Id. at 90-91, 121 S.Ct. at 522. Thus the Supreme Court conceded that the cost of arbitration could render a arbitration clause unenforceable, but held that the record in that case did not reveal enough information to make such a determination. However, concerned that some parties might be unable to afford the costs associated with arbitration, courts have responded.

¶ 63. In Dobbins v. Hawk's Enters., 198 F.3d 715, 716 (8th Cir.1999), the purchasers of a mobile home that was allegedly delivered with substantial damage filed suit in the United States District Court for the Eastern District of Arkansas, claiming damages under multiple legal theories, including the Truth in Lending Act. The defendants filed a motion to stay the federal court proceeding and compel arbitration, which the district court granted. Id. The Dobbins filed a motion to lift the stay on the basis that the fees imposed by the AAA, and their inability to pay those fees prevented them from effectively asserting their claims. Id. After an evidentiary hearing, the district court lifted the stay, reopened the case, and found that the arbitration fees precluded the Dobbins from availing themselves of the arbitral forum. Id. The defendants appealed and the Eighth Circuit reversed and remanded with instructions:

As the district court noted in its order, courts across the country have begun to recognize the potential that arbitration fees will make an arbitration agreement unconscionable. We agree with those courts that the potential is present. However, whether or not arbitration fees make the agreement to arbitrate unconscionable is something that must be determined on a case-by-case basis in light of the state law governing unconscionability. In this case, the Dobbinses claim that the final fee determination they received from the AAA was $23,000. The district court found this fee to be oppressive and therefore granted the stay. The AAA, however, has a fee waiver procedure. It decides whether or not to waive, in whole or in part, a fee on the basis of a claimant's financial situation. It is clear, however, from our reading of the evidentiary hearing transcript, that the Dobbinses never fully explored the AAA's fee waiver procedures because Mr. Dobbins refused to provide his family's financial information to the AAA. This is an important step that must be taken before an unconscionability determination can be made. Therefore, in an effort to foster the policy in favor of arbitration, we reverse and remand this case with directions to order the Dobbinses to present a reduced demand for damages and to seek a diminution or a waiver of fees from the AAA. The district court also should retain jurisdiction over the case to determine if the fee, if not waived all together, is lowered to a reasonable amount. If the district court finds that the fee is unreasonable given the current financial situation of the Dobbinses, the district court should accept the appellant's offer to pay the arbitration fees.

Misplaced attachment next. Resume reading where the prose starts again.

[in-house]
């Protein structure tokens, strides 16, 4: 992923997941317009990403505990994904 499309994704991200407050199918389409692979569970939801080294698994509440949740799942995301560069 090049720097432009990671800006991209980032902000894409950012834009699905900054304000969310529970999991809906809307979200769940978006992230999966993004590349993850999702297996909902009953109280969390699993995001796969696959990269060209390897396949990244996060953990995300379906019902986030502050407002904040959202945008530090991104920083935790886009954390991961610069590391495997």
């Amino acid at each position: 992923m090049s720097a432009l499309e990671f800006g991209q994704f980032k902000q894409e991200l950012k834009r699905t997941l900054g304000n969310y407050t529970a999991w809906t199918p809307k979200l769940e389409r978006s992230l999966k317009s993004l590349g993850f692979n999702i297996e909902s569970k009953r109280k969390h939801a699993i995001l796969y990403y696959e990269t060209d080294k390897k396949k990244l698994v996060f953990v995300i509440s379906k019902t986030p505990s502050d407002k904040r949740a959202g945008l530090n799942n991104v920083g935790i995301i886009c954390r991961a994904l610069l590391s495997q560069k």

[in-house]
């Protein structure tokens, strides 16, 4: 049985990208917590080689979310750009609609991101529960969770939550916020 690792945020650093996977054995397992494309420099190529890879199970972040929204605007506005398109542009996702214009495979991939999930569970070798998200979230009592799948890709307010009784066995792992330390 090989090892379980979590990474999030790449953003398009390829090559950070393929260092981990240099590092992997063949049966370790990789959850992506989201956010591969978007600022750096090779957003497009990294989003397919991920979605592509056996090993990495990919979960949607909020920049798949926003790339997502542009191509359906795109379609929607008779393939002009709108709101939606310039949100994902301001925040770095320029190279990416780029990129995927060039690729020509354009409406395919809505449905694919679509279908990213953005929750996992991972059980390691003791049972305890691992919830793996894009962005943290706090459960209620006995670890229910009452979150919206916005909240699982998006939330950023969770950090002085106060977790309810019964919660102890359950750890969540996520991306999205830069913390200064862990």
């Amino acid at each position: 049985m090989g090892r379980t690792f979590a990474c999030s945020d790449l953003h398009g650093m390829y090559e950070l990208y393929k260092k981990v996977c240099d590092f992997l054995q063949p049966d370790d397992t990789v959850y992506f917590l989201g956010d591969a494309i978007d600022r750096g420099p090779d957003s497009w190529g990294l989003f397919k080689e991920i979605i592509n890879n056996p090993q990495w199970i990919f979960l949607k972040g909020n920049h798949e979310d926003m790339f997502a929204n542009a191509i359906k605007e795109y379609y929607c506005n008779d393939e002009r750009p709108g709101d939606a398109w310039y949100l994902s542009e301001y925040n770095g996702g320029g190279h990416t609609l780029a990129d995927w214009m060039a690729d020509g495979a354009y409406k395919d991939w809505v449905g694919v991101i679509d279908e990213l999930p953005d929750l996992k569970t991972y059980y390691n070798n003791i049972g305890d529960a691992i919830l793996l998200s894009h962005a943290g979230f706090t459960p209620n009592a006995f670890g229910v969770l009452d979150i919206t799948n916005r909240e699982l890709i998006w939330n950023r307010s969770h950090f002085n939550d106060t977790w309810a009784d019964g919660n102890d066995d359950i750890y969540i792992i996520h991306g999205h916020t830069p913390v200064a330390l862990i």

Id. at 717.

¶ 64. I find the rationale and remedy of the Dobbins court persuasive. While Mississippi has joined the rest of the nation in embracing a policy favoring arbitration, an arbitration agreement that would effectively leave a consumer without a forum to effectively redress his or her grievances should not be embraced. However, the determination as to whether or not an arbitration clause in a contract is substantively unconscionable, because it is cost prohibitive, can only be made on a case-by-case basis. While Parkerson claims, on appeal, she is unable to afford the fees associated with arbitration, she did not make such a claim in her initial complaint or amended complaint. Parkerson did file an affidavit with the circuit court claiming she did not have the funds with which to pay the costs associated with arbitration. However, the trial judge failed to make findings of facts on this issue, nor did he discuss this issue in his final order. Therefore, the evidence in the record is insufficient for this Court to make such a determination as well.